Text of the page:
The Big Read Blog (Archive)

Reading Between the Lines: A Q&A with Dyer Library/Saco Museum

Saco, ME

Children playing a game of marbles, circa 1891. Image courtesy of the Stereograph Collection, Library of Congress, cph 3b09472

As summer begins and the 2010-2011 Big Read comes to a close, we have one last Big Read program taking place at Maine?s Dyer Library and Saco Museum. Drawing inspiration from Mark Twain?s The Adventures of Tom Sawyer, the Saco Museum transformed one of their period rooms into a 19th-century children?s playroom with children?s toys, furniture, and paintings from 1750-1950. The opening of this exhibit kicked off a month of activities, including a community-wide scavenger hunt, panel discussions with Twain scholars, and, of course, whitewashing a fence that everyone in the community signed at the start of their program. Saco?s Big Read will continue through the end of June, but Leslie Rounds, Executive Director of Dyer Library/Saco Museum gave us an update on her experiences so far.

NEA: This is the first year Dyer Library/Saco Museum has participated in The Big Read. What drew you to the program?

LESLIE ROUNDS: It seemed like a fun program, and after reading about some of the events used by libraries down east in Maine last year to promote The Call of the Wild, we decided to give applying a try.

NEA: Why did you choose The Adventures of Tom Sawyer?

ROUNDS: Many of the works on the list seemed like rather dense reads for the target audience of young lapsed readers. The Dyer Library/Saco Museum is surrounded by schools. We thought that Tom Sawyer was a work that would be an easy ?sell? for the schools (as it turned out to be) and that it would not only match well with our museum collections, and resonate with many different types of readers, but would also lend itself to a variety of different types of programs.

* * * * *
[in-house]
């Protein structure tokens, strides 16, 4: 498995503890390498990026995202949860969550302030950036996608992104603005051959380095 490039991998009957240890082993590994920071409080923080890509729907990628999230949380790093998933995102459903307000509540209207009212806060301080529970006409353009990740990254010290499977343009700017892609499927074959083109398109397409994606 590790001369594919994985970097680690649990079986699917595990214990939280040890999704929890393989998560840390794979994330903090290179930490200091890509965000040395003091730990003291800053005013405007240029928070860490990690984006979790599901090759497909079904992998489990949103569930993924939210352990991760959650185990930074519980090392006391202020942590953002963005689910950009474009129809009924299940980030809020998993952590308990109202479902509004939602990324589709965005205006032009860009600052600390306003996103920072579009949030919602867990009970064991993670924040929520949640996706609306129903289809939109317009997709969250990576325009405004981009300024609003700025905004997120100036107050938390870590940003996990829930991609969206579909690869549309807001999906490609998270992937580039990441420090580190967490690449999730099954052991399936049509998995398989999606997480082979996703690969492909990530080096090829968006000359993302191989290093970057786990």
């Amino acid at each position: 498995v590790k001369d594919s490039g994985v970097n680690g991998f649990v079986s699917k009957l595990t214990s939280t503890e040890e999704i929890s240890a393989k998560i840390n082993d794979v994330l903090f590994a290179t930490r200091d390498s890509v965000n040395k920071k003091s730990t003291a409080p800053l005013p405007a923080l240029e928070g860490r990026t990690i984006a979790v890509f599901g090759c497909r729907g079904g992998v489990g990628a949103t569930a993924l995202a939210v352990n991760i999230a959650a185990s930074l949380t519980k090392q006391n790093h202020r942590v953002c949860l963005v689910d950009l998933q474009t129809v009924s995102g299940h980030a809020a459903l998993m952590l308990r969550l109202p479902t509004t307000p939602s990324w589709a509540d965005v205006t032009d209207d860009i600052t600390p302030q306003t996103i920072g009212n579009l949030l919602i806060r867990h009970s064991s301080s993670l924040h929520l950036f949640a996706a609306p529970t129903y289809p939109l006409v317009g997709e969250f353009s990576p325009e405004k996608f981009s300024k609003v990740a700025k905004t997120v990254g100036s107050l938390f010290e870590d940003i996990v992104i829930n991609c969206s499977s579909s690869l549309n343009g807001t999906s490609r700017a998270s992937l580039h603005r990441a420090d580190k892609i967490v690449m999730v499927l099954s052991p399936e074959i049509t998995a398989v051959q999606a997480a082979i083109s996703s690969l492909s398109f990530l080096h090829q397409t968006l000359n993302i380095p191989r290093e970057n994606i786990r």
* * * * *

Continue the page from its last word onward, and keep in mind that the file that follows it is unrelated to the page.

NEA: What Big Read event are you most looking forward to?

ROUNDS: I?m personally most excited by two: an informational tour of a large, park-like local cemetery, called Tragedy in the Graveyard, and A Pirate Bold to Be Cardboard Boat Race, where participants have to build boats out of cardboard and try to paddle a short distance down the rather chilly Saco River. Doing the work to prepare for the cemetery tour has been incredibly instructive. The boat race remains a murky uncertainty that has kept me awake at night many, many times. Will people come? Will the boats float? Which of many complicated details have we forgotten?

NEA: What has been your community?s reaction to The Big Read?

ROUNDS: Mixed. Great enthusiasm from some; total lack of interest from others. We?ve tried to create programs that will reach different groups. Hopefully, we have succeeded!

NEA: Any last words?

ROUNDS: Ask me on June 30!

As Leslie Rounds said, Dyer Library/Saco Museum?s Big Read continues through the end of June. For more information, visit their website. To learn more about The Adventures of Tom Sawyer, visit The Big Read website.

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